In a rather special and reflective ‘Talking Foreign Affairs’ episode, Dr. Jane Goodall (who, amongst many titles, is a UN Messenger of Peace) joins Adil Cader to discuss international issues of importance to her.
The two discuss several issues related to the environment, its conservation, the role of young people, and the impact of individual action. Dr. Jane Goodall also shares her valuable insights on the status of women in the field of science and the future of the world that we live in. Talking about the inspiration behind her phenomenal work related to environmental conservation and awareness, Dr. Goodall opens up that she happens to care very deeply about the natural world which “we are destroying”. She adds that chimpanzees are not only the closest to humans in terms of physiological and behavioural patterns, but also more intelligent than we think. Yet, they cannot compete with humans in so many regards. Looking at that, she continues, “It’s bizarre that we are destroying our only home”.
The host, Adil Cader, then follows up with a question on the advice that Dr. Goodall would give to world leaders – drawing from her observations of chimpanzees – given that we are in a very divided time where serious issues like climate change are not taken very seriously. To this, Dr. Goodall responds, “What is unfortunate and yet interesting is that chimps too have an aggressive and dark side like us, and yet, they don’t make it a part of their normal behaviour. They quickly resolve their conflicts and can’t rest until they’ve made it up with a pat or an embrace”. This urge for resolving conflicts without resorting to violence is something that the decision-makers of today can learn from.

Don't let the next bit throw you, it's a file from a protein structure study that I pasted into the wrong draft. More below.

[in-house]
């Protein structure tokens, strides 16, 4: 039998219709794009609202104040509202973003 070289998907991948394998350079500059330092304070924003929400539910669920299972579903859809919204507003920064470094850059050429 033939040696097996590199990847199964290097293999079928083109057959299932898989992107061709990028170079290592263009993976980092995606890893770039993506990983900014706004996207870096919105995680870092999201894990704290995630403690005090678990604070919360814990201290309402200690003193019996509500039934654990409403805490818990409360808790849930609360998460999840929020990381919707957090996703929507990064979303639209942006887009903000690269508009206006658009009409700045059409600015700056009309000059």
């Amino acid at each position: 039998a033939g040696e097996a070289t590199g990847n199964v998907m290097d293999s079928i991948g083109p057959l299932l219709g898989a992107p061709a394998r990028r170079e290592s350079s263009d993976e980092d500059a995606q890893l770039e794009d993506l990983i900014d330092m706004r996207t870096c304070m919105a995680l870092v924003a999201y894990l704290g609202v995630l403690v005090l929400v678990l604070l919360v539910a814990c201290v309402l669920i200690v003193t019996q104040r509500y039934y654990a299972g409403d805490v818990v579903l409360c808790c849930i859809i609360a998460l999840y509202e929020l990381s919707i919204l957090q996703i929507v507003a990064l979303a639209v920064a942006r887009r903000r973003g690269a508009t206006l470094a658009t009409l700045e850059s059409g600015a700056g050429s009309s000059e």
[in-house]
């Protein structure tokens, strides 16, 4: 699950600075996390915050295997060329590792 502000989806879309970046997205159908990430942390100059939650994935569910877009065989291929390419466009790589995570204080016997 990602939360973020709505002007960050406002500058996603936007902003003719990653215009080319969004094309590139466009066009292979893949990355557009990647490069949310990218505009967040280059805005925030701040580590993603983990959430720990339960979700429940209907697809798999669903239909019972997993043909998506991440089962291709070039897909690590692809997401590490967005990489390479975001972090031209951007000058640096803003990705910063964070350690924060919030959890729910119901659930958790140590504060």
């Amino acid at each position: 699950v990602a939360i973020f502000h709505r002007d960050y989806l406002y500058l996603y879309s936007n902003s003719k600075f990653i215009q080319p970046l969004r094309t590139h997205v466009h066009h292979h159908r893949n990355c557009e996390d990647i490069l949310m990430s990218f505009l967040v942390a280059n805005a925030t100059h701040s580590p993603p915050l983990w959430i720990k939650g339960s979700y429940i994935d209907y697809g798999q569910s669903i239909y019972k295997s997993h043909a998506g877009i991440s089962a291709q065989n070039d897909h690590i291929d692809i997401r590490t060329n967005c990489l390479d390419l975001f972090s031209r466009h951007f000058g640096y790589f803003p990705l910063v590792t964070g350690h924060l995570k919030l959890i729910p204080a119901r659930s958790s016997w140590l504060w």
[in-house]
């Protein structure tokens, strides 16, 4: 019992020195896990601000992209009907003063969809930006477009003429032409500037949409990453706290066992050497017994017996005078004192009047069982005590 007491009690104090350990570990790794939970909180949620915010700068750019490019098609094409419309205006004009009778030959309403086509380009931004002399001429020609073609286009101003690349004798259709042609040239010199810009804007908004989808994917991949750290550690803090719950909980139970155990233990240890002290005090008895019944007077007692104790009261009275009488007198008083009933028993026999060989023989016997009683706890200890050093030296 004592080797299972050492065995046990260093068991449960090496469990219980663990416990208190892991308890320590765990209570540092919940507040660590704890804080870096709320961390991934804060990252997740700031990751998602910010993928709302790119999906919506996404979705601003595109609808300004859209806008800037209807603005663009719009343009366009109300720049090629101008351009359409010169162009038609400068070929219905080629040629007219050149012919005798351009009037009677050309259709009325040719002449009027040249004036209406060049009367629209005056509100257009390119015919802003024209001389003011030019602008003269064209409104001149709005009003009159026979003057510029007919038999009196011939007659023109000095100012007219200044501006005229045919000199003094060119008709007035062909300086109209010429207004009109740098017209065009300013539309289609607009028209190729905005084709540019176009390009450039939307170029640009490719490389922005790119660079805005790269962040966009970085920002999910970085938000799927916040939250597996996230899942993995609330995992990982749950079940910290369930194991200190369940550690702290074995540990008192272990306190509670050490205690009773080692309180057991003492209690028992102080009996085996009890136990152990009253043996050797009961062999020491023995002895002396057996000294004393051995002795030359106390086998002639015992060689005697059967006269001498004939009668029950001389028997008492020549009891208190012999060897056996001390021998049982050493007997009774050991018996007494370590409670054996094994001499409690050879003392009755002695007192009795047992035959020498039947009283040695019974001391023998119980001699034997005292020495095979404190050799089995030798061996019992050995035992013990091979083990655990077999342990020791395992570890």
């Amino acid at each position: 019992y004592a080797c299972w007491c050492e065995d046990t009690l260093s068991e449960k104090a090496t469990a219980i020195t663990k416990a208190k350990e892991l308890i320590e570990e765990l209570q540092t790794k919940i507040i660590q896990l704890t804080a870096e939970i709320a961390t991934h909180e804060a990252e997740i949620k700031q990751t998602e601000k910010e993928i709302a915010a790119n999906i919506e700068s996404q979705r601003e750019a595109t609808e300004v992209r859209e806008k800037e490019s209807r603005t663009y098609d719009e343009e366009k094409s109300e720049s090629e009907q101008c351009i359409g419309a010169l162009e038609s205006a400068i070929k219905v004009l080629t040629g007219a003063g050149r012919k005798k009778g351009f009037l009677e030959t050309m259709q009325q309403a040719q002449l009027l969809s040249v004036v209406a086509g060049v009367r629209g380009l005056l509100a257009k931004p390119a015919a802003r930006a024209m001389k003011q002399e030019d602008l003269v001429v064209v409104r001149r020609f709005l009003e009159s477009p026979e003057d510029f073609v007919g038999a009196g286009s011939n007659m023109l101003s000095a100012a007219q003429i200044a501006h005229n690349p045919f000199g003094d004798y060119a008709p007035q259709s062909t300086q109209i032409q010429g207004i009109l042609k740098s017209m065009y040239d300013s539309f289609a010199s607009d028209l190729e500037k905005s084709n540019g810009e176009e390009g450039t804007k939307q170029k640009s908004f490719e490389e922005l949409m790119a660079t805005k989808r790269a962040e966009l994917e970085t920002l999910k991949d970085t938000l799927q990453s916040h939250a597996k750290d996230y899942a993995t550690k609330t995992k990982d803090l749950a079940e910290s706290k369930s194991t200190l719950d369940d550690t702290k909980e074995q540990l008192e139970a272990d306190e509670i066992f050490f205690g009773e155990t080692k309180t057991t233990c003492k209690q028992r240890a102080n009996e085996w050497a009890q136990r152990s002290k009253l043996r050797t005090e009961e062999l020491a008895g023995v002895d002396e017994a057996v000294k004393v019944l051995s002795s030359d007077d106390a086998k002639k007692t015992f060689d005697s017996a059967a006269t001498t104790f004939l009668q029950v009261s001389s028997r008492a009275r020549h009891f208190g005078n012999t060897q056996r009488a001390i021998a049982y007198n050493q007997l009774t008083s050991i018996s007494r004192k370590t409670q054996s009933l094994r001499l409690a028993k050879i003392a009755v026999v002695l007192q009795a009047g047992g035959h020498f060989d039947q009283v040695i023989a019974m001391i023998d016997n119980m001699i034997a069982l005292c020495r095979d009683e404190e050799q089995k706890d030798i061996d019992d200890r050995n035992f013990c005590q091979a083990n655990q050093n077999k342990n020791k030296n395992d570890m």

Reflecting upon the CoP26 in Scotland, Dr. Goodall adds that she is “still waiting to see”, given that so many promises from the previous conferences and agreements were not followed, mentioning the Paris agreement in particular. On the positive side, she suggests – “the awareness around climate change is much higher” today. Talking about the role of young activists and the work of the Jane Goodall Institute, she says- “the main message is that every single one of us makes an impact on the planet every single day”. An individual action may seem insignificant, but if everyone makes even small ethical choices, that can lead to big change. Concluding the interview, Dr. Goodall advises young leaders “not to take an aggressive stand, but to try and lead by example and get their head and heart working together”.
Dr. Jane Goodall is known as the world’s foremost expert on chimpanzees. In 2002, she was appointed as a UN Messenger of Peace, in recognition of her “dedication to what is best in mankind”. Her institute, ‘The Jane Goodall Institute’ is widely recognized for creating innovative conservation and development programmes in Africa, where she began her landmark studies in 1960.
‘Talking Foreign Affairs’ has interviewed several World Leaders, from a UN Secretary-General to Heads of State, from Nobel Laureates to those who have led mission-critical organisations like the WTO, World Bank, and NASA. It will operate as a non-partisan and non-profit initiative. Adil Cader specialises in Australian Foreign Policy and Global Diplomacy. He is a Pacific Forum Young Leader, a Board Member of the Australia-Pacific Youth Dialogue and actively involved with diplomacy education.
Photos: Adil Cader of ‘Talking Foreign Affairs’ (right) with Jane Goodall.